What should a Tenant be wary of in a Commercial Property Lease?
It is a known fact that most business premises are rented, and the terms and conditions of almost all rented property are governed by a lease, which is entered into between the tenant and the landlord.
Whether the property is owned by one of the large financial institutions or a small property owner, leases are usually drawn up in standard format and are biased towards the landlord, i.e. geared towards protecting the landlord’s interests. Landlords are seldom open to negotiating the terms of such leases, except in exceptional cases. Tenants should, therefore, read the terms and conditions carefully and should not be afraid to challenge any provisions that they consider to be unfair or prejudicial to themselves.
If your rental is being handled by a reputable broker, you have nothing to worry about. A broker facilitates thousands of leases, is familiar with the legalities of such documents and will negotiate a deal that protects both parties.
Although it is not advisable to deal directly with a landlord, sometimes it is unavoidable, and in such instances, tenants should take particular note of the following potential pitfalls in standard lease agreements:
- Tenants should pay particular attention to clauses relating to renewal options, which more often than not, do not give the tenant any say in the matter! If you don’t want to end up “on the street”, once the period of the lease is up, make sure proper renewal option terms are clearly stated in the lease.
- If a tenant waives his claim against the landlord in respect if an interruption in service supply, i.e. electricity, water etc, and the landlord fails to pay the relevant authorities, the tenant will have no claim against the landlord should these services be terminated. Tenants should be particularly vigilant when dealing with smaller property owners.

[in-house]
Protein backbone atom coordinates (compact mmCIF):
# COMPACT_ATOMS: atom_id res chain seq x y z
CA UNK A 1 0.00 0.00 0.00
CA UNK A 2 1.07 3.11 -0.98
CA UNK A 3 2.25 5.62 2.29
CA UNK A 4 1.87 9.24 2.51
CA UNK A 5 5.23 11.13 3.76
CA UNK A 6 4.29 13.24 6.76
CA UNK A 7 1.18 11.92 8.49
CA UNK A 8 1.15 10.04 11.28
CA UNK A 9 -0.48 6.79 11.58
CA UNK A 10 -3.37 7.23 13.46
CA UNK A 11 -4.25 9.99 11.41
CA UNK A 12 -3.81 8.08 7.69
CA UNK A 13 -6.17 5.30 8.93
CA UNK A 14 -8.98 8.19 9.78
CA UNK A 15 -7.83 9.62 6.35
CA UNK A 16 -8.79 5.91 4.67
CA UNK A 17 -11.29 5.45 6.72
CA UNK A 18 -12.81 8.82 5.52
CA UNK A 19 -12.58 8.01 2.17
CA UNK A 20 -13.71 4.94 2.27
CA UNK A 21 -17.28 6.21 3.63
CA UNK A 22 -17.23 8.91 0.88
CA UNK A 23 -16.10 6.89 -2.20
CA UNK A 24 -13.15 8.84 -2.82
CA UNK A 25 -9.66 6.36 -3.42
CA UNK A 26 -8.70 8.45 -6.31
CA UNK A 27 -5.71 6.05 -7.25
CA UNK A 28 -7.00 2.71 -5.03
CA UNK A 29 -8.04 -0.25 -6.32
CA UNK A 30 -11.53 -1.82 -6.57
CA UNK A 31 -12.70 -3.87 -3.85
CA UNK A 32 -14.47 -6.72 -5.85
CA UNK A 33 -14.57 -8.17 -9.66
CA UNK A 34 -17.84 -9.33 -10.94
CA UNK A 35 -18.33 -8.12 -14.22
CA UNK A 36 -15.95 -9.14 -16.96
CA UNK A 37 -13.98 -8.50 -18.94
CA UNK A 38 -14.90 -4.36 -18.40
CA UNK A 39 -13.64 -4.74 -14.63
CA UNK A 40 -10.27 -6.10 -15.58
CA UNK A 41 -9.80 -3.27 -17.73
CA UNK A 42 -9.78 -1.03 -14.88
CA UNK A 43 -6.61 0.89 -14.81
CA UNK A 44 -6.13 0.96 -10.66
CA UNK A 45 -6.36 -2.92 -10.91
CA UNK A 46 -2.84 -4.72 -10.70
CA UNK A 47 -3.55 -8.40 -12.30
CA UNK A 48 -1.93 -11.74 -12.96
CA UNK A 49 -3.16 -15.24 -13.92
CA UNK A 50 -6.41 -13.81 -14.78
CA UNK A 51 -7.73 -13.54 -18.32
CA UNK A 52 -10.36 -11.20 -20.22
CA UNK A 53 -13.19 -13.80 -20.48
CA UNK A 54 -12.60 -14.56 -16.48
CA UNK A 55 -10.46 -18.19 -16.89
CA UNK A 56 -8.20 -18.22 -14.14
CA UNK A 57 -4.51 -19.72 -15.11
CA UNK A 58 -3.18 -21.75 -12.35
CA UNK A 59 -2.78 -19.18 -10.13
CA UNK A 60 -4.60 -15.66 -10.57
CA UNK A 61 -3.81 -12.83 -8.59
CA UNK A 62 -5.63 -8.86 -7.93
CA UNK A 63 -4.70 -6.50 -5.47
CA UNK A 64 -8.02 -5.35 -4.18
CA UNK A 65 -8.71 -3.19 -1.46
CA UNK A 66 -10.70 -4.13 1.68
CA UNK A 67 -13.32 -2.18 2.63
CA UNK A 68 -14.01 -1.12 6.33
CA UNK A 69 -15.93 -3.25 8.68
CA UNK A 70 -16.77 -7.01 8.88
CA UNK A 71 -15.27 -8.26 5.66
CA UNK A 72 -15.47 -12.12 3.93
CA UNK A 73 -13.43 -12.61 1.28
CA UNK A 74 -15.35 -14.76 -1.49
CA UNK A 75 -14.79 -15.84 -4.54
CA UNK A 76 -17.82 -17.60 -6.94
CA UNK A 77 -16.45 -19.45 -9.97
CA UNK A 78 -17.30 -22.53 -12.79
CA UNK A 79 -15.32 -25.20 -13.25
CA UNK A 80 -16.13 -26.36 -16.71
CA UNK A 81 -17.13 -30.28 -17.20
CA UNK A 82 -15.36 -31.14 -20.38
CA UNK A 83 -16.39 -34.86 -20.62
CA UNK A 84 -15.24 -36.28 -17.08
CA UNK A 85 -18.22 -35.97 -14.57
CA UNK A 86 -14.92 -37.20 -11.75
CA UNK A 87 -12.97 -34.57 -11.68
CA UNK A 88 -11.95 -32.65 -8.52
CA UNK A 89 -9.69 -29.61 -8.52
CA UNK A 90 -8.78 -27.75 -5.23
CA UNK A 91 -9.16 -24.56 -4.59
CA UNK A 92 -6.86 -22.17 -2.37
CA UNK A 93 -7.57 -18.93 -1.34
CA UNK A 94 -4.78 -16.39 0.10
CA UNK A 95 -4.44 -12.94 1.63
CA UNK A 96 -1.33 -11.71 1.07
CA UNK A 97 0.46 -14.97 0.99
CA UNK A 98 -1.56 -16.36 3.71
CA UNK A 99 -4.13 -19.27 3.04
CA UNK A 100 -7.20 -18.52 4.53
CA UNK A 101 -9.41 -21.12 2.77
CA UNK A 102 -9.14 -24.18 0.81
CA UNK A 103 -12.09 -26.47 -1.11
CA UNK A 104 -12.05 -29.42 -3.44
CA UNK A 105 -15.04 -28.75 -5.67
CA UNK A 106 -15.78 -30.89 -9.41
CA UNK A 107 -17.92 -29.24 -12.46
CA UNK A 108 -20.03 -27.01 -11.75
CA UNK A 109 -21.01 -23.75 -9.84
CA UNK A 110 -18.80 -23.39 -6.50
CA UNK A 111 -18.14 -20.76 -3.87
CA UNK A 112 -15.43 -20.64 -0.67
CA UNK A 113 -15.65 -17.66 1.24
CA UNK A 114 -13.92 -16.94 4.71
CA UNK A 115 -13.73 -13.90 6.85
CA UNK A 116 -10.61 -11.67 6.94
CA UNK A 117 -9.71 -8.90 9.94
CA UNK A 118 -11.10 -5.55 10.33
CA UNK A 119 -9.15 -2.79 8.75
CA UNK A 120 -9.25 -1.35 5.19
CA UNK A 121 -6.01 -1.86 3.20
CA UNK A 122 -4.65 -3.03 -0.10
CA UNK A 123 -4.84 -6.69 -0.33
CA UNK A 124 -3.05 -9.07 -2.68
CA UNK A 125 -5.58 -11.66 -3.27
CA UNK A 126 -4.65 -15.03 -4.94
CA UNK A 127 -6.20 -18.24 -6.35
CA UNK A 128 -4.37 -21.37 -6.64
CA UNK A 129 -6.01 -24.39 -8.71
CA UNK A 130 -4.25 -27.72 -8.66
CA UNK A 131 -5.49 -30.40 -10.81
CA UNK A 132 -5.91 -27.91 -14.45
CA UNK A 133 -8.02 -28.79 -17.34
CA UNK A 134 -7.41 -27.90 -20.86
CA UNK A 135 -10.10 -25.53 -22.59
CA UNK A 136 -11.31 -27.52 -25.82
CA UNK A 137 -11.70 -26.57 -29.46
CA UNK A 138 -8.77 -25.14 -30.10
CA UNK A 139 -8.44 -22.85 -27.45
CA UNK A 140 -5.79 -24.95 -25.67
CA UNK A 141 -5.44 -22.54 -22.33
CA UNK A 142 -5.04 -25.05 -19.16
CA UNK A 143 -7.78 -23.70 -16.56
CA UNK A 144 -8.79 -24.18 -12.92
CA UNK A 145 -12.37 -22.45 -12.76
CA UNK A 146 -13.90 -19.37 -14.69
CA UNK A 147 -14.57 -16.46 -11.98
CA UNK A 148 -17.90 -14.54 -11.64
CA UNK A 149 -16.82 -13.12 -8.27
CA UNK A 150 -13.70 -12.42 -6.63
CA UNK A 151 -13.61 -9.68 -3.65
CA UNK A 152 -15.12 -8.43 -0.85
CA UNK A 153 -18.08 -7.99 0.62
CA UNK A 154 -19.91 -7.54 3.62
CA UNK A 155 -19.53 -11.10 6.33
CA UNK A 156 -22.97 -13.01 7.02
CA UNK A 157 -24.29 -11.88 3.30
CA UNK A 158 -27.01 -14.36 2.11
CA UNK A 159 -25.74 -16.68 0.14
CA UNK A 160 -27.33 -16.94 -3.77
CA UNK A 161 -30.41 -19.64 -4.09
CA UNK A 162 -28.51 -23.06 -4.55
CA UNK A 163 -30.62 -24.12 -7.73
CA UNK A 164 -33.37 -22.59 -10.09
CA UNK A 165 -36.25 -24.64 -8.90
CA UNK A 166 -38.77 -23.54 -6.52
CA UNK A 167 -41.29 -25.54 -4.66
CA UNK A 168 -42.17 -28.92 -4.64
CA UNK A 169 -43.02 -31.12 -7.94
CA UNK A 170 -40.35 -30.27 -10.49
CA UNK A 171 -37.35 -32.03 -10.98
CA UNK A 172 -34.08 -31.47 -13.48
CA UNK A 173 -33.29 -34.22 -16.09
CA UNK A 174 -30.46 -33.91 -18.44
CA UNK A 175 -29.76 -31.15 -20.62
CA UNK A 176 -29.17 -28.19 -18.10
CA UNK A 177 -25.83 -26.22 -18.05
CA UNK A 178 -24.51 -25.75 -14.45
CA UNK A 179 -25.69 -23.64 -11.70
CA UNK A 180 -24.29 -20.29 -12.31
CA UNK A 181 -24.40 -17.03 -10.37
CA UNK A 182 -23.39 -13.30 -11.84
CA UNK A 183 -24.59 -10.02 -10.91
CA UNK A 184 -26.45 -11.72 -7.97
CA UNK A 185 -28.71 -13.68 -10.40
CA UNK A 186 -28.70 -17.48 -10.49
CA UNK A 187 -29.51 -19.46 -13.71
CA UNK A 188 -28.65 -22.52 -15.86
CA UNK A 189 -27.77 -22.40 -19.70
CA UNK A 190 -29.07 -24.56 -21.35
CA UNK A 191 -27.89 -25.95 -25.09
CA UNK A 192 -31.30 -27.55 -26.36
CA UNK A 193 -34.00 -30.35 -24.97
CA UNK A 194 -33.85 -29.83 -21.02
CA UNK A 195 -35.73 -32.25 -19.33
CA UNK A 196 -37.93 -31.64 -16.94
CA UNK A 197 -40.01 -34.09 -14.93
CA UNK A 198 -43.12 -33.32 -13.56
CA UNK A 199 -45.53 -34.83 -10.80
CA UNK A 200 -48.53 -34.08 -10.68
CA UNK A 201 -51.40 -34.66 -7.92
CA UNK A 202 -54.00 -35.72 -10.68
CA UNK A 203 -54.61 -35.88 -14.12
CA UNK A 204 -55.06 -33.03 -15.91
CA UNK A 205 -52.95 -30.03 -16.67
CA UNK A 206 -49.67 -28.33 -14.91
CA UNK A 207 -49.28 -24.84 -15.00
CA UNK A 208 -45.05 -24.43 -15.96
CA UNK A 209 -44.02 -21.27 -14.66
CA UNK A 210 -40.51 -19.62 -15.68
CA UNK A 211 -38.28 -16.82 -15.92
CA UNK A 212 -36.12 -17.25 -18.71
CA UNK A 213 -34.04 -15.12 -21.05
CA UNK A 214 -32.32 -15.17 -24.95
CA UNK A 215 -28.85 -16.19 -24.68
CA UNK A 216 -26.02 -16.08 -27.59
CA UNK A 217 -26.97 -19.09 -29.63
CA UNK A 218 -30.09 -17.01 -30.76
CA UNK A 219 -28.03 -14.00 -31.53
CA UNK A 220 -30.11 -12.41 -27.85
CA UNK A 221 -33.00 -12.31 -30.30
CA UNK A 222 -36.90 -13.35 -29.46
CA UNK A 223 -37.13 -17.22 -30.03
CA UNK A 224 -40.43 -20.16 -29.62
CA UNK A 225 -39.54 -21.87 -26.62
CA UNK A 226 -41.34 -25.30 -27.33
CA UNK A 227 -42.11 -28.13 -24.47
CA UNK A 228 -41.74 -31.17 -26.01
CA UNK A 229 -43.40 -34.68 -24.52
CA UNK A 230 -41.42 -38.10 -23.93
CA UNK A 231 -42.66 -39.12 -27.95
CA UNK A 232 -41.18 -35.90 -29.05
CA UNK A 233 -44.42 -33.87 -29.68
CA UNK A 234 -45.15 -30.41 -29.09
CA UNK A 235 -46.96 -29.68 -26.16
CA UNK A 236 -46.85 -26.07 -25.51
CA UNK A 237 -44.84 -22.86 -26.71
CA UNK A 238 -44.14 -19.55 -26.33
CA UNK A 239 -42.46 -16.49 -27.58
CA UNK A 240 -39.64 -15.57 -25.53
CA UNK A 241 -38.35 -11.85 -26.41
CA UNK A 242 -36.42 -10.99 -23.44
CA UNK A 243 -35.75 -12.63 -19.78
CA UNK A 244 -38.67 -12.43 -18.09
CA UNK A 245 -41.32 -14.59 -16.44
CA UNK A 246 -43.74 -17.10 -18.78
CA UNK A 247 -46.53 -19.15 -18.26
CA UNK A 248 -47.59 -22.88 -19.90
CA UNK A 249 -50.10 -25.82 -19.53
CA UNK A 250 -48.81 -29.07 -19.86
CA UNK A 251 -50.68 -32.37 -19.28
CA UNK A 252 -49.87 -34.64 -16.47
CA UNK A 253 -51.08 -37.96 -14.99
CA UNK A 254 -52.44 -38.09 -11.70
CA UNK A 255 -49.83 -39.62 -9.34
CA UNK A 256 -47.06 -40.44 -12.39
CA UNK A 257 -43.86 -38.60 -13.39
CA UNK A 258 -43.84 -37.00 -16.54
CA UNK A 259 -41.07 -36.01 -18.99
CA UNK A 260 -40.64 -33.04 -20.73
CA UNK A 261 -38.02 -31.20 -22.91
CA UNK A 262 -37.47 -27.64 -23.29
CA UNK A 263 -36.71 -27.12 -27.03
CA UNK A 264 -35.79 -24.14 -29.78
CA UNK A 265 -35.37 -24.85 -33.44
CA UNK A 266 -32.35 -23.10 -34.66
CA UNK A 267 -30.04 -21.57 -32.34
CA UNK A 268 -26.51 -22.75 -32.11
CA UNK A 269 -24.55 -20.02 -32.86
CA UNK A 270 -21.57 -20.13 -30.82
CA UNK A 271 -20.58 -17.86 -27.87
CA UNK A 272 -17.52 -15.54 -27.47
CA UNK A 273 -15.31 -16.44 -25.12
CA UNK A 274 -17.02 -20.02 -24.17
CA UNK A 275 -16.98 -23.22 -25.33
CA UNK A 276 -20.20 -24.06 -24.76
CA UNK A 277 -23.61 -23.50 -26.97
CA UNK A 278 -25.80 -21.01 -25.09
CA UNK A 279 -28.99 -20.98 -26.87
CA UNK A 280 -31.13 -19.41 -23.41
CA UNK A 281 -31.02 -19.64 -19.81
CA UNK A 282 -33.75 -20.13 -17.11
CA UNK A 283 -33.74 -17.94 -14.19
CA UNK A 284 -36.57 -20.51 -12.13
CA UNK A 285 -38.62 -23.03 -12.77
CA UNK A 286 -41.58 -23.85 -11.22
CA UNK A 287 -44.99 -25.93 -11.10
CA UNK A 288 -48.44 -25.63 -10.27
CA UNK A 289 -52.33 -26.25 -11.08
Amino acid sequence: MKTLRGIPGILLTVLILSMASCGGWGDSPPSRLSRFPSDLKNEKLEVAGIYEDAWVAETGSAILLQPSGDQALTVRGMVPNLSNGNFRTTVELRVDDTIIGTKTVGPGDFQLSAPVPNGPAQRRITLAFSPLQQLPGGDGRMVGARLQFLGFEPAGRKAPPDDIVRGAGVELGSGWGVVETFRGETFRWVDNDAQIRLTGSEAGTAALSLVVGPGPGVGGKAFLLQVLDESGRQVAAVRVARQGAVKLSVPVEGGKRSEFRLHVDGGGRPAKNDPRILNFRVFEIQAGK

- Landlords even seek to protect themselves from being hauled over the coals for their own wrongdoing!! How? The Landlord indemnifies himself against any wrongful or negligent conduct by himself or his representative.
- Breach clauses which do not require the Landlord to give the Tenant the opportunity to rectify the breach entitle the Landlord to take any steps he deems necessary, without notifying the tenant, and could even end in the termination of a lease, without consultation or notice. Breaches are often not intentional and arise due to an admin error. Protect yourself against disastrous consequences, should this occur!
- Leases often contain clauses that entitle the landlord to make changes to the property, without prior consultation, and thereby cause the tenant to be inconvenienced and prejudiced in terms of loss of business, without any compensation.
Whilst these are the most common pitfalls, they are by no means the only ones.
If you are not being assisted by a reputable property broker, never sign a lease before taking professional advice. Even if you are unable to renegotiate the terms of the lease, at least you will be made aware of the pitfalls, and as Sir Francis Bacon so aptly put it, “Knowledge is Power”!
Reference: Law Article on Leases of Commercial Property from a Tenant’s Perspective, by Frans van Hoogstraten, Bowman Gilfillan Attorneys